The role of video as the premier mode of communication and information transmission in the year 2019 has now become uncontested. Video informs all aspects of our lives, from how we communicate with our loved ones to how radio stations stream content to their ‘listeners’. The monumental task for content providers today is to provide video in a manner in which it is accessible to everyone – not providing video is totally out of the question.
A large part of this is of course driven by the all internet-based media distribution platforms that have sprouted up since 2005. Video has become so instrumental and so effective that it has even triggered the biggest learning cycle in human history. So, the important test for content providers is fundamentally related to access – global access. Pertaining to internet infrastructure, different places in the world are at different stages of development – all those people have to have access to the same content. Providing video at resolutions that deal with these scenarios can be what separates a content providers from their competition.
The MP4 video format and FFmpeg have matured tremendously over the past 15 years. MP4 has become the de facto video format on the web and FFmpeg is the goto transcoding tool for some of the biggest video distribution platforms in the world. Just because of the lay of the land in 2019, it is important to use video on your site to interact with your visitors in ways that they can relate to and understand. Communicating in a standard way using the MP4 video format and making sure those videos can be provided in sizes and rates that respond to individual users’ needs and circumstances is imperative.
WordPress is now running on 30% of all websites – in a way, it has become a kind of web operating system. This means that it has become unavoidable and thinking about creating new products and dedicated implementations of existing products for WordPress is imperative.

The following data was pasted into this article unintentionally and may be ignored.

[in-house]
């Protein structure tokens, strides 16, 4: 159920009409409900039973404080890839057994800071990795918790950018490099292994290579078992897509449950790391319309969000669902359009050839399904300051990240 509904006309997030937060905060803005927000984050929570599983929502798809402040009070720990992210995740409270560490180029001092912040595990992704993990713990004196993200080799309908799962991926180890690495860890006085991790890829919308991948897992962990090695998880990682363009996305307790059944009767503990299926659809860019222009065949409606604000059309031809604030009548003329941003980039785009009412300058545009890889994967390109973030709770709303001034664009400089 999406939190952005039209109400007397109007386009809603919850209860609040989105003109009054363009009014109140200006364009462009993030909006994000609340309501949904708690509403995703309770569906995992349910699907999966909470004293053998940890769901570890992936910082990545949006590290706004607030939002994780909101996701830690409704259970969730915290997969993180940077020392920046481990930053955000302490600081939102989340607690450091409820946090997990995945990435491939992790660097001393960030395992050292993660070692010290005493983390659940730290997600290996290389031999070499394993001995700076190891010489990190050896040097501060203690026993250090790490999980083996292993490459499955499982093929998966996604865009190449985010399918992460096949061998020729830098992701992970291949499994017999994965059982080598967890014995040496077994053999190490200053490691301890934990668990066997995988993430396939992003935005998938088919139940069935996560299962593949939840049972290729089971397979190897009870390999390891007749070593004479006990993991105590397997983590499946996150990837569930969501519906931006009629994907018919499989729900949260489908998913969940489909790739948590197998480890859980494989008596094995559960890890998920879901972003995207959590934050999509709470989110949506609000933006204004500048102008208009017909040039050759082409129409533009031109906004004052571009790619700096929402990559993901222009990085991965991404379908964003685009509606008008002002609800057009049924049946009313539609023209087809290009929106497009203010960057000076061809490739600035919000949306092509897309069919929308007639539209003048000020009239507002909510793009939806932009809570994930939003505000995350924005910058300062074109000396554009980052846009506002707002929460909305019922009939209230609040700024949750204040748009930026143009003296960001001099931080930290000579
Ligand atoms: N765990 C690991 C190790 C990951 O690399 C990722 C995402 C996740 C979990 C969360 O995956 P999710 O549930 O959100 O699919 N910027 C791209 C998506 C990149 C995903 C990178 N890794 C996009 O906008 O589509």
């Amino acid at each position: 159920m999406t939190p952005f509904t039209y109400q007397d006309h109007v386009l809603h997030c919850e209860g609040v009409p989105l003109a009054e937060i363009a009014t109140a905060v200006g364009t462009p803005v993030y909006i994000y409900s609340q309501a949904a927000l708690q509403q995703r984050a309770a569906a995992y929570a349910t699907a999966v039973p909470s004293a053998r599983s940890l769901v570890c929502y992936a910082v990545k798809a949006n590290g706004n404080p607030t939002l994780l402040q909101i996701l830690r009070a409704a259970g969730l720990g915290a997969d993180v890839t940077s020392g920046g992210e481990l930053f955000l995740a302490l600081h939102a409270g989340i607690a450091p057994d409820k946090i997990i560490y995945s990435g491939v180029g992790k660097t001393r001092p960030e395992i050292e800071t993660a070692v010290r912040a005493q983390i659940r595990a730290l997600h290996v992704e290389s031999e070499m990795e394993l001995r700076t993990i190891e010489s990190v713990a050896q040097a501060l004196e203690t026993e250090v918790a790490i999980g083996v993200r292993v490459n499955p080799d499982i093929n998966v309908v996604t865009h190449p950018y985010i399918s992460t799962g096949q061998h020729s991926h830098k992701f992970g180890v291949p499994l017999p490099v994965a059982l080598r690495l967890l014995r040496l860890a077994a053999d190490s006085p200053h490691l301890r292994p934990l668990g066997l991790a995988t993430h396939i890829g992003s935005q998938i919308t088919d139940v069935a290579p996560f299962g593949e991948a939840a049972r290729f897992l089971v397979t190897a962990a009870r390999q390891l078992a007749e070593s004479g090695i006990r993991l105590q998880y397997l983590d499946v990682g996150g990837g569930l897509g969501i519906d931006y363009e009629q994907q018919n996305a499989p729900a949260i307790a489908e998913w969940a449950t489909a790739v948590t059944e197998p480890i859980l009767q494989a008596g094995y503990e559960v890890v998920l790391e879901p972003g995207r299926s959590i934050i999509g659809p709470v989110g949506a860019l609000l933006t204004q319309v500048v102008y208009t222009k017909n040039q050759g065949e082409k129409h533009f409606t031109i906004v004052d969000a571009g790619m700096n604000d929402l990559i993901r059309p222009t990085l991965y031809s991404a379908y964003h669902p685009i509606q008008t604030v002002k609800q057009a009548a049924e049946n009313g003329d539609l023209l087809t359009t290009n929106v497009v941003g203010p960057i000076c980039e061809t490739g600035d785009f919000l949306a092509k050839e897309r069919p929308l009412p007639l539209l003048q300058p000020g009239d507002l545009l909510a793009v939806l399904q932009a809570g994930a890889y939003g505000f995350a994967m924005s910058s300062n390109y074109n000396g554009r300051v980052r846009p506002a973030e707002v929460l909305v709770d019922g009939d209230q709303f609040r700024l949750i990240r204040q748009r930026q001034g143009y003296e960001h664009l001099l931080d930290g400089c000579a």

The combination of better video transcoding technology, standard (popular) video containers, cloud storage services and a web dominated by a very powerful WordPress was fertile soil to create Spreebie Transcoder.
This plugin requires FFmpeg to work.
THIRD PARTY PRODUCT AND SERVICE NOTE: When storing already transcoded video on the cloud with this plugin, a third party service called Google Cloud Storage (https://cloud.google.com/storage/) is used for storage. A number of open-source PHP libraries from various sources are packaged within Spreebie Transcoder in the folder “vendor” in order to facilitate Google Cloud Storage functionality. Google Cloud Storage in this plugin ONLY works for cloud storage – the rest of the plugin can function without it.
Another third party product which is not included with this plugin but is its centre is FFmpeg is (https://www.ffmpeg.org/) – this is used to perform all the video analysis and transcoding. Without FFmpeg, this plugin cannot function.
The last third party product that can be used in tandem with this plugin but is not included with it is WP Real Media Library (https://matthias-web.com/wordpress/real-media-library/). This can be used to organise your transcoded media into folders. Spreebie Transcoder does not need WP Real Media Library to function.
The transcoded Spreebie Transcoder Media video with a button to store it on Google Cloud Storage.
Transcoded videos and screenshots with resolution suffixed in their file names.
The Spreebie Transcoder backend with the “Transcoder” tab active.
The Spreebie Transcoder backend with the “Settings” tab active.
Clicking on one of the items on the “View Spreebie Transcoded Media” page will open one of the videos a user has transcoded.